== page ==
After Parents’ Deportation, U.S. Children Face Mental Struggles
NEW YORK, N.Y.— Myrna Orozco will never forget the phone call she got from her cousin in October 2011.
Immigration officials had arrested her father and taken him to a detention center in Kansas City, where the family was living at the time.
“I was in shock,” she said. “I immediately thought about my mother and my younger siblings, and what was going to happen to all of us.”
What made it even more frightening for Orozco was her own immigration status. She was the only undocumented child among four siblings. Now 23, Orozco says she has never felt as scared and helpless as when she heard the bad news.
Juan – the name the family asked to be used out of fear of further legal trouble – had been deported previously to his native Mexico, but he reentered the United States without permission. When he was arrested again in 2011, he was charged with the federal crime of illegal reentry. Juan has been serving a five-year imprisonment and will most likely be deported after completing his sentence.
Her fatherʼs detention had a ripple effect throughout the family. Anna, the youngest daughter, was 15 at the time. She began to behave badly, alternately acting withdrawn or clamoring for attention. Anna dropped out of school, Orozco says, and ran into legal trouble on different occasions, getting caught driving a car without a license, stealing her teacherʼs cell phone, and trying to break into someone’s house.
Researchers who have examined the mental health problems connected to forced family separations find a daunting web of factors at play, including economic conditions, family relationships, trauma, and childhood upbringing.
“The consequences of separating parents from children can include causing or exacerbating mental health problems such as depressive or anxiety disorders, but it’s worth remembering that there can be lots of effects which undermine healthy development and that they do so in an inter-related way,” said Dr. Schuyler Henderson, a pediatric and adolescent psychiatrist at NYU Langone Medical Center.
Henderson, who has studied the effects of parental deportation, said that mental health problems present themselves in many ways among children who are left behind.
“Kids respond differently depending upon factors including -- but not limited to -- their age, their resilience, how their other family members react and support them, and whether or not they can maintain contact with the deported parent,” he said.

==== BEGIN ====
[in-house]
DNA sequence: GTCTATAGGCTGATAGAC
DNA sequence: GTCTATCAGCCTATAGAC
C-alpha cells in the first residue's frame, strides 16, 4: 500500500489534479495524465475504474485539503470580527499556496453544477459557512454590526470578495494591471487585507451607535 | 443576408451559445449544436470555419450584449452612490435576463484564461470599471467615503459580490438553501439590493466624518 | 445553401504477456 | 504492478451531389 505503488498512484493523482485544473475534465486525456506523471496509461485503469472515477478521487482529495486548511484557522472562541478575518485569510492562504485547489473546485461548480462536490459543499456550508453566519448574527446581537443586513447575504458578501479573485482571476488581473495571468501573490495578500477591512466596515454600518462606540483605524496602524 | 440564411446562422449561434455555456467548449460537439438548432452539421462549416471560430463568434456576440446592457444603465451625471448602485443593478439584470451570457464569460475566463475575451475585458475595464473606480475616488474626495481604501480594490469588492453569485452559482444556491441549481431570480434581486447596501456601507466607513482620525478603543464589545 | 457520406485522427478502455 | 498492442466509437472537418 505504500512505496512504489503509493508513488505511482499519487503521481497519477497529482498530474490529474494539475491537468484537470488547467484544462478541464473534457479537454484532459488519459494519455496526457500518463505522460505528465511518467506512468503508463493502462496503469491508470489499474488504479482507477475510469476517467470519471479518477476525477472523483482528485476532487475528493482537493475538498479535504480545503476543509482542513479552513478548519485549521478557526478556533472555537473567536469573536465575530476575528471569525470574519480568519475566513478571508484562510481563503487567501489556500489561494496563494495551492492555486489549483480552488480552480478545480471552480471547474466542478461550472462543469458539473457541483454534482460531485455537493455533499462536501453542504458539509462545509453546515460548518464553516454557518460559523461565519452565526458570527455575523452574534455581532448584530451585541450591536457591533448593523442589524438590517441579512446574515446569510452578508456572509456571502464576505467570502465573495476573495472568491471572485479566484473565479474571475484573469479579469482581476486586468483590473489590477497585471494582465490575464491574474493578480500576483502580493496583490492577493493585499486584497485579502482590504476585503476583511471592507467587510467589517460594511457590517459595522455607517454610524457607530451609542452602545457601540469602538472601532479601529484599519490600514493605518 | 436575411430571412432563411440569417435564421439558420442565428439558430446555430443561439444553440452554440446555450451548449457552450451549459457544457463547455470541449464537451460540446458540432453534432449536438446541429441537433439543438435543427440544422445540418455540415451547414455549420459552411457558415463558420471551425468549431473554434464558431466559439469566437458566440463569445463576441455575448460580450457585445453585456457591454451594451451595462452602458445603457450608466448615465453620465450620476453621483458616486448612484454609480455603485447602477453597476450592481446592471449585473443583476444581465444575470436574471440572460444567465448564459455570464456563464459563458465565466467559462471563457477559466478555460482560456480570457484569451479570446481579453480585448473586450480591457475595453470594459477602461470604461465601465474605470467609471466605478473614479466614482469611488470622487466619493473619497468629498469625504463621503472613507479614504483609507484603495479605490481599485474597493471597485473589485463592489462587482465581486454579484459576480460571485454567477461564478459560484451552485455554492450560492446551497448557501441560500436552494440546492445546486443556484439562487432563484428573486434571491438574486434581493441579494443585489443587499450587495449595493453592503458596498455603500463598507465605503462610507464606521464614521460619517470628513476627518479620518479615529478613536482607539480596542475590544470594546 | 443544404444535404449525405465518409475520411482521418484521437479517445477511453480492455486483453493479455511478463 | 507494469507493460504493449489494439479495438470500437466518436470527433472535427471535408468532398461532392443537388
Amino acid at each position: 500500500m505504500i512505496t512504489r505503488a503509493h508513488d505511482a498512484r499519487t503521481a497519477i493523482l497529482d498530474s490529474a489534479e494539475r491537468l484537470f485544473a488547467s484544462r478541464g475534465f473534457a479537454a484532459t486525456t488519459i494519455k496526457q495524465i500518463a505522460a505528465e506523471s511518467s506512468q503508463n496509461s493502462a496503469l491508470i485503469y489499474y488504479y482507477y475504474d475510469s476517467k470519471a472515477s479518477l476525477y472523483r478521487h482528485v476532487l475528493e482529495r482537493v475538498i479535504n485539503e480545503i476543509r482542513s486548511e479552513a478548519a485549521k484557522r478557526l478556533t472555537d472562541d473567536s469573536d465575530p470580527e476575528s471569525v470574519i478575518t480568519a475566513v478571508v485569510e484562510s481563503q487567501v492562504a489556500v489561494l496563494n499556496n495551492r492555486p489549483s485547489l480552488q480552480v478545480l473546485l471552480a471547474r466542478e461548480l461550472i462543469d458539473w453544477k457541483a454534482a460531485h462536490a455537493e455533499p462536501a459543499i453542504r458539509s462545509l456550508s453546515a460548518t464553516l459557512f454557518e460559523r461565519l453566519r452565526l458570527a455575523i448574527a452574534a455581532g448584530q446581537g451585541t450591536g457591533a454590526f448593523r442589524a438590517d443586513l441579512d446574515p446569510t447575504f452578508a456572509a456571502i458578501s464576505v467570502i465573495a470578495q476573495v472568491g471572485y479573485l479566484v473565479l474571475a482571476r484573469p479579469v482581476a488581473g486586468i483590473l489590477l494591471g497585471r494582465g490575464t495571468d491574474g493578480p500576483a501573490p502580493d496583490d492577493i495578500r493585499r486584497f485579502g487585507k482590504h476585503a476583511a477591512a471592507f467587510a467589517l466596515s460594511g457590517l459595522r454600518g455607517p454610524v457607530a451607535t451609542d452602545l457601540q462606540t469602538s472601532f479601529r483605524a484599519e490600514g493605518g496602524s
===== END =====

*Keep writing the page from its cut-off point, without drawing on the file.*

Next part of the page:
U.S.-born children affected in large numbers
About 369,000 individuals were deported nationwide between October 2012 and September 2013. The federal government does not track how many of those deportees left children behind, but according to a Department of Homeland Security report [URL: http://www.lirs.org/wp- content/uploads/2012/07/ICE-DEPORT-OF-PARENTS-OF-US-CIT-FY-2011.pdf] to Congress, in the six month period between January and June of 2011, more than 46,000 people with U.S.-born children were deported from the United States, or about 7,600 every month.
In December of 2012, the Applied Research Center, which focuses on immigration policies, asked the U.S. Immigration and Customs Enforcement (ICE) agency for records of all immigrants removed from the U.S. and leaving behind a U.S.-born child. Those records show that more than 200,000 deportees reported leaving behind U.S.-born children between July 2010 and December 2012, a rate of about 6,600 monthly.
In August 2013, ICE issued guidelines advising its agents to find out whether the immigrant being detained was a primary caregiver and to place detained parents in facilities near their children. The directive also allows the parents to make decisions about who will take care of their children in their absence. This follows President Obamaʼs announcement in 2011 that he wanted ICE to focus on deportations of criminals, although immigration experts have noted that non-criminal detainees continue to be deported in high numbers.
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